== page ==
Pancreatic cancer is one of the deadliest illnesses out there. The five-year survival rate of patients with the disease is only about 7%. This is, in part, because few observable symptoms appear early enough for effective treatment. As a result, by the time many patients are diagnosed the prognosis is poor. There is an app, however, that is attempting to change that. BiliScreen was developed by researchers at the University of Washington, and it is designed to help users identify pancreatic cancer early with an algorithm that analyzes selfies. Users take photos of themselves, and the app’s artificially intelligent algorithm detects slight discolorations in the skin and eyes associated with early pancreatic cancer.
Diagnostic apps like BiliScreen represent a huge step forward for preventive health care. Imagine a world in which the vast majority of chronic diseases are caught early because each of us has the power to screen ourselves on a regular basis. One of the big challenges for the modern primary care physician is convincing patients to get screened regularly for diseases that have relatively good prognoses when caught early.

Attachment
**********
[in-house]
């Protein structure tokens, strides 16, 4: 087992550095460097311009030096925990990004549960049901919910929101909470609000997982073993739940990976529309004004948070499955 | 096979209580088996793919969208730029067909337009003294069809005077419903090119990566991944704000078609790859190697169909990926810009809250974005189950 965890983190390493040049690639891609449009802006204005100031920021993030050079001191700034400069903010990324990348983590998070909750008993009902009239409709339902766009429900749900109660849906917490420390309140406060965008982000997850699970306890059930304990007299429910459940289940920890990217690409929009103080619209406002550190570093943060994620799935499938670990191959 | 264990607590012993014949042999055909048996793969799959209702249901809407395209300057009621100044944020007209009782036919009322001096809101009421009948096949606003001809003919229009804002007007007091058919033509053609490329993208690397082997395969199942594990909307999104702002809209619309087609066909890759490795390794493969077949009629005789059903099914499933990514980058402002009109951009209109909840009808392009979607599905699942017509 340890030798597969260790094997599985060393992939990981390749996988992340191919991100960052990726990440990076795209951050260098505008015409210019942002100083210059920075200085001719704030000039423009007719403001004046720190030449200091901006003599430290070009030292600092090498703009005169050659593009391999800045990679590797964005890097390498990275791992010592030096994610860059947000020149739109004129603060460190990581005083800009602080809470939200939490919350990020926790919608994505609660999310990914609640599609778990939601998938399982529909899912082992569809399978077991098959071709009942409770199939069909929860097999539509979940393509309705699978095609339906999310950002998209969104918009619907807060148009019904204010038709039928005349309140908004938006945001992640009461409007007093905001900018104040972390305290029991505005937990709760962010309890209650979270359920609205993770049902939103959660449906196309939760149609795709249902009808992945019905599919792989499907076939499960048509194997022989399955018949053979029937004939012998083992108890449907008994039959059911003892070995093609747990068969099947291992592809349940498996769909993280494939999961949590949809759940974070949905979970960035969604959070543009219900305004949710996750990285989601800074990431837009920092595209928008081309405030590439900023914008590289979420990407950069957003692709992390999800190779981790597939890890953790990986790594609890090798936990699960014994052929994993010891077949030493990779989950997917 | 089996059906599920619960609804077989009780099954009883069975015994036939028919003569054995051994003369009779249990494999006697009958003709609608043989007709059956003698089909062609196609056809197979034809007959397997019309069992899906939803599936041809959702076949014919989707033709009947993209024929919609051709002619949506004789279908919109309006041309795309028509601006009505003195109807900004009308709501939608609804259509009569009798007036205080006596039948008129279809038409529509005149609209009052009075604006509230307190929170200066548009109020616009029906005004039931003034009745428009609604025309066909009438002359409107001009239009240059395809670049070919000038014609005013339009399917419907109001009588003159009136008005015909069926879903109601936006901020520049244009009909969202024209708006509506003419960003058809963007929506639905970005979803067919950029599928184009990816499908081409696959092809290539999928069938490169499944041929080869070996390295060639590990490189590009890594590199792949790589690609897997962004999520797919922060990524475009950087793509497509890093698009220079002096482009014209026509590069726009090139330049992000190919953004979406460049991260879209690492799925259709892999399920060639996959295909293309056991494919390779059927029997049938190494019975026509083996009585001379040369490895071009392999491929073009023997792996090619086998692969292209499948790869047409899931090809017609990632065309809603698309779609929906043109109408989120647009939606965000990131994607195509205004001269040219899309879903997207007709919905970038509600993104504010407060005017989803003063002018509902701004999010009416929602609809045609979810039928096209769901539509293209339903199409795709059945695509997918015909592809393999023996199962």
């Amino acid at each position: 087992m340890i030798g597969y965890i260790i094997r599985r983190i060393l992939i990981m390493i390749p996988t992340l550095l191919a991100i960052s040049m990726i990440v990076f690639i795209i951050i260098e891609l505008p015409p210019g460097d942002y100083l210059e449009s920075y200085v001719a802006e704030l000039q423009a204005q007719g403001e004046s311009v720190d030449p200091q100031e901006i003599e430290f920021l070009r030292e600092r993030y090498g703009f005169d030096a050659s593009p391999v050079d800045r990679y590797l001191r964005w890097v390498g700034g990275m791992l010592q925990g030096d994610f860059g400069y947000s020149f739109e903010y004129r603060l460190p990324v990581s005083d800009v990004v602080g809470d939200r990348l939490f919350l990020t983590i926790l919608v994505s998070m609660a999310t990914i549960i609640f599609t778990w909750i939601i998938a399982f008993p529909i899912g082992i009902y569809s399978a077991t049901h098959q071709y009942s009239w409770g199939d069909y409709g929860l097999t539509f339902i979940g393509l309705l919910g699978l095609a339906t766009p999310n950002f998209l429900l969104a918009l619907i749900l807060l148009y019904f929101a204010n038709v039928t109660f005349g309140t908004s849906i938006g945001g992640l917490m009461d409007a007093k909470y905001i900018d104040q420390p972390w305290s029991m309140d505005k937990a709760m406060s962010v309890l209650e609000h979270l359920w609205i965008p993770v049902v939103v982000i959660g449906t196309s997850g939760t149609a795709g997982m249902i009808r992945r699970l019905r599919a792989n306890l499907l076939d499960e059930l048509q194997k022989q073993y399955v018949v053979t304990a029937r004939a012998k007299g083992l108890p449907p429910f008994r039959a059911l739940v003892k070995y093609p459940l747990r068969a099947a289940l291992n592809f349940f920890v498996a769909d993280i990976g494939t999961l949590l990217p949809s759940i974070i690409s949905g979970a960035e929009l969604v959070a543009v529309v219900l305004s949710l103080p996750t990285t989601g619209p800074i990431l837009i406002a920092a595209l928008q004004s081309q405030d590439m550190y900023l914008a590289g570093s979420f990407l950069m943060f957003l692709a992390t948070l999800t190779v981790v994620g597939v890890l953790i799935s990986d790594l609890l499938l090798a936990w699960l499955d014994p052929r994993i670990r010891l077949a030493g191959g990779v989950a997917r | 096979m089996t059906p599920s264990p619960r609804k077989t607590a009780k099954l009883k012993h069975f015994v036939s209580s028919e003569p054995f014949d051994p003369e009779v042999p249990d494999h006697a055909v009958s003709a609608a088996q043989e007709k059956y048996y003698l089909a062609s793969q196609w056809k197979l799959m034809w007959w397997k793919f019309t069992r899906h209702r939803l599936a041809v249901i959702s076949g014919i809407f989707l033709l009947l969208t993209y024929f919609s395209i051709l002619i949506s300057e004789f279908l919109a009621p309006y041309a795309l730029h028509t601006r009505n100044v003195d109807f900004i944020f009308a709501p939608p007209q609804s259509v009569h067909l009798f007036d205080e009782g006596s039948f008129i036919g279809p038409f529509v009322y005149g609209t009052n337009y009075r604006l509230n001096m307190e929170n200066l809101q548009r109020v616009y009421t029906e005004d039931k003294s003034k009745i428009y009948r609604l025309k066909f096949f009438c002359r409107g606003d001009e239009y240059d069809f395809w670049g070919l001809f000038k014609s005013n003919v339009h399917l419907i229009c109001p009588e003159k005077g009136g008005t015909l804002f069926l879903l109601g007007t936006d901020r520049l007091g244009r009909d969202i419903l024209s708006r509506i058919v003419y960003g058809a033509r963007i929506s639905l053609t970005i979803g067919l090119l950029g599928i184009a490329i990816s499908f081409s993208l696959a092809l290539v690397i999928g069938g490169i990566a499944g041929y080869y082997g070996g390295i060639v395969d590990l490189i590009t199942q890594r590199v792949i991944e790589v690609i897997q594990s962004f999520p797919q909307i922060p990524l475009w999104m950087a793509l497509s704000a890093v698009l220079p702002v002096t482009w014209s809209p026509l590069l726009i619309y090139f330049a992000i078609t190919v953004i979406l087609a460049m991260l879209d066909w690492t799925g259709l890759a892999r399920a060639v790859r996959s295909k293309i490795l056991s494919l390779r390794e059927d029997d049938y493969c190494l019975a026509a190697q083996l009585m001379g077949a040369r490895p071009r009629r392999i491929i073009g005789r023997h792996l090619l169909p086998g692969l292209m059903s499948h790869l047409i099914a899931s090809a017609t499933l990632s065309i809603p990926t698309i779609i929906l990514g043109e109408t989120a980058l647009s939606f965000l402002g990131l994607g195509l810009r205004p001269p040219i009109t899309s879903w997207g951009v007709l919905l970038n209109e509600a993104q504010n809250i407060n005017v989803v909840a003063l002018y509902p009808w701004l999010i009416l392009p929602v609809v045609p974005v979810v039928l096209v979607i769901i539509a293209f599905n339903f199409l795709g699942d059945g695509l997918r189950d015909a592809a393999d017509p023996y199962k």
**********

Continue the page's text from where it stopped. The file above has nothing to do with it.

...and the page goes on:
I’ve written before about the possible impacts of artificial intelligence and algorithmic medicine, arguing that both medicine and law will have to adapt as machine-learning algorithms surpass physicians in their ability to diagnose and treat disease. These pieces, however, primarily consider artificially intelligent algorithms licensed to and used by medical professionals in hospital or outpatient settings. They are about the relationship between a doctor and the sophisticated tools in her diagnostic toolbox — and about how relying on algorithms could decrease the pressure physicians feel to order unnecessary tests and procedures to avoid malpractice liability. There was an underlying assumption that these algorithms had already been evaluated and approved for use by the physician’s institution, and that the physician had experience using them. BiliScreen does not fit this mold — the algorithm is not a piece of medical equipment used by hospitals, but rather part of an app that could be downloaded and used by anyone with a smartphone. Accordingly, apps like BiliScreen fall into a category of “democratized” diagnostic algorithms. While this democratization has the potential to drastically improve preventive care, it also has the potential to undermine the financial sustainability of the U.S. health care system.